Why is it so important for youth to have more than one adult in their life, outside their parents, that they can trust? Imagine if you were in an unhealthy home and had no one or nowhere you felt safe. Does the child have someone who understands their situation and is unconditionally there for them? A youth pastor or a coach or scout leader can be a lifeline for so many kids. If you listen to professional athletes, musicians, or actors who are from hard places, most can tell you, by name who their mentor was. They know the person that kept them on the right path, provided them a sense of safety, and was a constant source of stability. These adults matter a lot. They give people from hard places a foundation on which to build a future.


Feel Safe and Protected In the Home

This can be the hardest to provide if you are not a parent and do not live with the child or youth. However, parents need support and a listening ear, and someone to show them how to be there for their kids. Can you be that person? Can you provide a safe listening ear for the parent in the life of a child? Parents having someone they trust and feel safe with is another protective factor and can help build increased safety and security in a home.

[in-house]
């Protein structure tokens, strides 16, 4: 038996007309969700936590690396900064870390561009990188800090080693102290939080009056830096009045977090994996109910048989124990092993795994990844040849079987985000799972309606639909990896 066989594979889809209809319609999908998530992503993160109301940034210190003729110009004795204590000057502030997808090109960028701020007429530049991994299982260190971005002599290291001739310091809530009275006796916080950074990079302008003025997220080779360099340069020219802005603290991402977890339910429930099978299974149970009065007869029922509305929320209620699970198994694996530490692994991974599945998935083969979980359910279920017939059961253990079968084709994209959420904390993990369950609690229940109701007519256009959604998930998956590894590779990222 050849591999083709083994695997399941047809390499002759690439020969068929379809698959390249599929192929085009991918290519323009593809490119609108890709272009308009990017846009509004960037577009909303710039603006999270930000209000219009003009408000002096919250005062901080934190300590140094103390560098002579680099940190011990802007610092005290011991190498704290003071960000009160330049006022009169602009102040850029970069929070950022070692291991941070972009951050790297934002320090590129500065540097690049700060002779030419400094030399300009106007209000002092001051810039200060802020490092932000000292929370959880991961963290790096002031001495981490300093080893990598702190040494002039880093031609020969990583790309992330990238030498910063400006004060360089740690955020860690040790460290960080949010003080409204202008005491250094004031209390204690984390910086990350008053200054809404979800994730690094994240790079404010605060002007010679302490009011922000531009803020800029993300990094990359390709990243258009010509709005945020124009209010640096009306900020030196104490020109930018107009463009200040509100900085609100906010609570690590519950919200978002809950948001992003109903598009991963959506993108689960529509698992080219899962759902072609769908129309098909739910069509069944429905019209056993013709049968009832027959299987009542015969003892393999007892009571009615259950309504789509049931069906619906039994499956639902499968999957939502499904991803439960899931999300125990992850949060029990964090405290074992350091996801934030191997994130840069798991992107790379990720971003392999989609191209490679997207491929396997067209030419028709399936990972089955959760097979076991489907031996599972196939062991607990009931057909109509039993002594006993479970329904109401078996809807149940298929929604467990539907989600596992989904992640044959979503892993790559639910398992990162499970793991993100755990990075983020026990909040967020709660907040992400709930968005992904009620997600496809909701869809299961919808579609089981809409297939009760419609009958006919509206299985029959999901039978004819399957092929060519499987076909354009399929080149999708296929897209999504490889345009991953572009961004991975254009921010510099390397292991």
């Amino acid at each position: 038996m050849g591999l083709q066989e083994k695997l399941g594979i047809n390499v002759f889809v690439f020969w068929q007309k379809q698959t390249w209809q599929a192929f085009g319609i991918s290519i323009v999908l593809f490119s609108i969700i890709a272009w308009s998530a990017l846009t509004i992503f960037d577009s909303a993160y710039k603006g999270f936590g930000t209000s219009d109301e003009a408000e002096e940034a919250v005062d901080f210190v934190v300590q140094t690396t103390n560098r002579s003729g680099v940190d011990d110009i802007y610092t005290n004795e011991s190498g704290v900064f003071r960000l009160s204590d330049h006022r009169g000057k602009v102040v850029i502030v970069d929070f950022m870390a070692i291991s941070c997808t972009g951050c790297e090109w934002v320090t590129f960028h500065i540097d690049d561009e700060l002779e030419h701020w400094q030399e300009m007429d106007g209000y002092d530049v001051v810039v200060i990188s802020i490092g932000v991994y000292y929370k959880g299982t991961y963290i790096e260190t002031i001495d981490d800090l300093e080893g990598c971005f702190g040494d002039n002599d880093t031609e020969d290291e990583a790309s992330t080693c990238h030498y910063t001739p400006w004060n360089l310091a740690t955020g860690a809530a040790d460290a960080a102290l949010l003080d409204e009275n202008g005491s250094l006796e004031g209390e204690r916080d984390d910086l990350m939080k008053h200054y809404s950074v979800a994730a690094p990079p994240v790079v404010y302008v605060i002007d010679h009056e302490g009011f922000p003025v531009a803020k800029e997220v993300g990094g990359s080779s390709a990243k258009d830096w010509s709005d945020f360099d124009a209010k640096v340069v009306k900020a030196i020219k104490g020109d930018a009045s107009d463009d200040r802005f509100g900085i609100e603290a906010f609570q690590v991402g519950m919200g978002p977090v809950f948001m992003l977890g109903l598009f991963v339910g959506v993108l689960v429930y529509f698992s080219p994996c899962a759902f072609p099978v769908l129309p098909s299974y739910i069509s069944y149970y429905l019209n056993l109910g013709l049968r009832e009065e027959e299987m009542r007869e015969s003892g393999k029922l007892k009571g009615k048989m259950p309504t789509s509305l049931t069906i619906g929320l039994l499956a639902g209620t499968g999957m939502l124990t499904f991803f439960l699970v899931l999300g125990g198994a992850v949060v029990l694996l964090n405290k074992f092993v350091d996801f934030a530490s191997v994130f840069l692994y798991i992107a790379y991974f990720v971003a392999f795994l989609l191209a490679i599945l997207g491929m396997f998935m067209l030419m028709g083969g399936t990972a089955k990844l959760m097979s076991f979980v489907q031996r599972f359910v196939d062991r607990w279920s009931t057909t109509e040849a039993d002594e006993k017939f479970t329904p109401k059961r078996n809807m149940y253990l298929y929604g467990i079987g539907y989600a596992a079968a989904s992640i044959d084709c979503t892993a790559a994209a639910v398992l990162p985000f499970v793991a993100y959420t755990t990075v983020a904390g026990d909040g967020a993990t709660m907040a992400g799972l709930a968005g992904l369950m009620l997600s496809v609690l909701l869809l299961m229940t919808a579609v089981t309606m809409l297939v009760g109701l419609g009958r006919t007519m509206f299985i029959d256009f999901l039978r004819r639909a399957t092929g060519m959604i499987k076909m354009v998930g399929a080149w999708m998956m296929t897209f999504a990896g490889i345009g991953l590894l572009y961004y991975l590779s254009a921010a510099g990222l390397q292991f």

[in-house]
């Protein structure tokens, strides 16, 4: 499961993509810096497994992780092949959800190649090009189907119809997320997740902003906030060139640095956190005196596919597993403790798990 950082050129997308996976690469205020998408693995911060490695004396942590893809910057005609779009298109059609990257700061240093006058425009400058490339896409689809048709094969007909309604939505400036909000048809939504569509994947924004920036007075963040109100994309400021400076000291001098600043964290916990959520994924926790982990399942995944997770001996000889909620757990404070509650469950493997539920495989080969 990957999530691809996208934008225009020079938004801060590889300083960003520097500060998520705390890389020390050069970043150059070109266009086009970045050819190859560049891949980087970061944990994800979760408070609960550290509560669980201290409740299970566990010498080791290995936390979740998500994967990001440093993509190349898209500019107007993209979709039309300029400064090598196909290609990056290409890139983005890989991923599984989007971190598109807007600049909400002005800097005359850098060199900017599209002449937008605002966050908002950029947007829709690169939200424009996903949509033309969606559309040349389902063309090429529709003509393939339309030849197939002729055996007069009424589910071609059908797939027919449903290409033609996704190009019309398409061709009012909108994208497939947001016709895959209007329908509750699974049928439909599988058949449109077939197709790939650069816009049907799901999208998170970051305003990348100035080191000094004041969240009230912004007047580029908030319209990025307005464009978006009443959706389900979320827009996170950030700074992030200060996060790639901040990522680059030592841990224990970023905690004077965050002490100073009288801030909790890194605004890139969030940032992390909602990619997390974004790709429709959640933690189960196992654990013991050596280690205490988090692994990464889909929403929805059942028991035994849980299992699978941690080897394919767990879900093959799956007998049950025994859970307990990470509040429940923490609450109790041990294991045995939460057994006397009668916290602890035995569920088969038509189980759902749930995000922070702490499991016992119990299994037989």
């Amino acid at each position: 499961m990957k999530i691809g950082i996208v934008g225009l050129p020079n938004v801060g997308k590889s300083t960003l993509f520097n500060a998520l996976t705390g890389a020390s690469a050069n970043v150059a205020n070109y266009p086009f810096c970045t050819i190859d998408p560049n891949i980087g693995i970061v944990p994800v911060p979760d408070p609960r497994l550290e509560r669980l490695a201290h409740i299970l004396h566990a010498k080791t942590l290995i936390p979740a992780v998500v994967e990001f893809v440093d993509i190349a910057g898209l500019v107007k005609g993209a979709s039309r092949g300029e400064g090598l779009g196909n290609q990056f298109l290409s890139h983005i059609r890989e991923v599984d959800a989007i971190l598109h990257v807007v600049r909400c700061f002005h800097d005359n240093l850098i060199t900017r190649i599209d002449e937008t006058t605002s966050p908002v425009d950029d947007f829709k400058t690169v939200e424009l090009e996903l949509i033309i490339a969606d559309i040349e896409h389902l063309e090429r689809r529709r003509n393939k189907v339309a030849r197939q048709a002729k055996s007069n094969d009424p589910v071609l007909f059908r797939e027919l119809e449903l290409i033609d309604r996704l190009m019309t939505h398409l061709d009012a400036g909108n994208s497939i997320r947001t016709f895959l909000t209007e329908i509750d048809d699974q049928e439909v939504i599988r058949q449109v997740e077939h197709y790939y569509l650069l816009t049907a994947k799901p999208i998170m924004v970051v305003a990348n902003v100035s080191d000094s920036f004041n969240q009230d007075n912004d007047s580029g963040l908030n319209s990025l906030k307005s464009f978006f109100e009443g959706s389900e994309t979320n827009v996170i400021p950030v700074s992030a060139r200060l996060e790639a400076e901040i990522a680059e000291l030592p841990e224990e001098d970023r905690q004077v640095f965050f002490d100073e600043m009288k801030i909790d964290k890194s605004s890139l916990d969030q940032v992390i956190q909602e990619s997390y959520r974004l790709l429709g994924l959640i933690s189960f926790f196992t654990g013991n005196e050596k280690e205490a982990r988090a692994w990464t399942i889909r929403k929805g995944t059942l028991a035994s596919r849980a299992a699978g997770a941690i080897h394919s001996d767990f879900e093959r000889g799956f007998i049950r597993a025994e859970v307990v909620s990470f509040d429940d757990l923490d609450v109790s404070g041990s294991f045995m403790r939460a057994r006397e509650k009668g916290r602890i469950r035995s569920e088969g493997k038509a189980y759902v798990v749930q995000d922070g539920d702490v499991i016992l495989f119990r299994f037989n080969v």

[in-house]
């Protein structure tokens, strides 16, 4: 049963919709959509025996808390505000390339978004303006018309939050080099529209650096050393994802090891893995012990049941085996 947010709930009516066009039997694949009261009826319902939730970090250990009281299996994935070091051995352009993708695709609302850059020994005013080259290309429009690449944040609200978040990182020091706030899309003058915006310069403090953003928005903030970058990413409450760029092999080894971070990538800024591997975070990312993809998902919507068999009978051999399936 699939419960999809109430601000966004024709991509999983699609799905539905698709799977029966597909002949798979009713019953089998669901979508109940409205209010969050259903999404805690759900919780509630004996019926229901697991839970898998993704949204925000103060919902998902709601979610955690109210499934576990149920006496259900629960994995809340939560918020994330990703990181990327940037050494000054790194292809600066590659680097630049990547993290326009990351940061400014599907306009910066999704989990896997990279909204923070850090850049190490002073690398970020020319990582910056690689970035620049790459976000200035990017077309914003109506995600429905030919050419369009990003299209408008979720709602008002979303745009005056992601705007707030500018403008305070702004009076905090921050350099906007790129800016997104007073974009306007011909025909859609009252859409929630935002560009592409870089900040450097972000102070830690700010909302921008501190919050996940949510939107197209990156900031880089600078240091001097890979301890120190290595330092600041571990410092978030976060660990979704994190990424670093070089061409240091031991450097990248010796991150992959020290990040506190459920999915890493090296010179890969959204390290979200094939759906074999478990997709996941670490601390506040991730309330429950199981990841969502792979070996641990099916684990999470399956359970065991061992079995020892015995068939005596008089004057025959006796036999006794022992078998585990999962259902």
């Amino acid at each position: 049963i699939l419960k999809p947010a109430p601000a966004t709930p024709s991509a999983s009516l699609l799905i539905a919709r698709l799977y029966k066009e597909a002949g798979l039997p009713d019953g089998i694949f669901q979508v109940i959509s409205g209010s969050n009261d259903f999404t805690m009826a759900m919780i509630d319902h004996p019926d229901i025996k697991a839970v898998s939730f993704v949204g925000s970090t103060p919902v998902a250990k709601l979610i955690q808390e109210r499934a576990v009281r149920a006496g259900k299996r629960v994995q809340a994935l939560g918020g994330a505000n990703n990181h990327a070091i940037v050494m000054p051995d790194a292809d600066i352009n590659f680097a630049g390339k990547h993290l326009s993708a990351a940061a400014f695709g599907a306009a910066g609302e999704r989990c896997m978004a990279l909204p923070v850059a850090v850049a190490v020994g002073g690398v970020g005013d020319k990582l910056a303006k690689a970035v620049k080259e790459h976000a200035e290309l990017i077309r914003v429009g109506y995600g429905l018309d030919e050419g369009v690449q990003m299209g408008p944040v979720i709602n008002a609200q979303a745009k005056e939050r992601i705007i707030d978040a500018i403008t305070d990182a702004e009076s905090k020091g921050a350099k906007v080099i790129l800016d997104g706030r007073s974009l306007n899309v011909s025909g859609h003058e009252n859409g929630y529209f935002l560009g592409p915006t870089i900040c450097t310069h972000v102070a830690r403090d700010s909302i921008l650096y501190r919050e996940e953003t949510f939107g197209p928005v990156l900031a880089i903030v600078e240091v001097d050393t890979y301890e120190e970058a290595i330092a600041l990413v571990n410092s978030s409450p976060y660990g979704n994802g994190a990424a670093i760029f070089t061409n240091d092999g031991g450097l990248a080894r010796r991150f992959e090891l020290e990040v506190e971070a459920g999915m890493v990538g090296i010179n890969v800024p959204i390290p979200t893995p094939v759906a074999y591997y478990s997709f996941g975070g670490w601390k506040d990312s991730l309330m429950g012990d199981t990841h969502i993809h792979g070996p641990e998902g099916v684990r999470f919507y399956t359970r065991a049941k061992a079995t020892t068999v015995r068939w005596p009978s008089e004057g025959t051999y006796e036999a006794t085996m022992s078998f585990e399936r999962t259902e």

The bottom line, people need to feel a sense of belonging. They need to feel like they have a safe place to talk about their feelings and what is going on in their lives. Finally, and most importantly, they need to have somewhere or someone they feel safe.


Resources:

  1. What ACEs/PCEs Do you Have?

  2. CDC ACEs Risk and Protective Factors

  3. Positive Childhood Experiences and Adult Mental and Relational Health in a Statewide Sample: Associations Across Adverse Childhood Experiences Levels | JAMA Pediatrics.

  4. Positive Parenting Matters in the Face of Early Adversity – PubMed (nih.gov)

  5. How Anxiety Leads to Problem Behaviors

  6. Teaching Your Child How to: Identify and Express Their Emotions

  7. Protective Factors to Promote Well-Being and Prevent Child Abuse & Neglect

  8. Effects Of Communities that Care Prevention Systems of Youth Reports of Protective Factors

  9. How School, Family, and Community Protective Factors Help Youth Who have Suffered Maltreatment

  10. National Center for Safe Supportive Learning Environments: Protective Factors

  11. Building a Supportive Network of Family and Friends

  12. Friends Protective Factor

  13. Youth-Adult Connectedness: A Key Protective Factor in Adolescent Health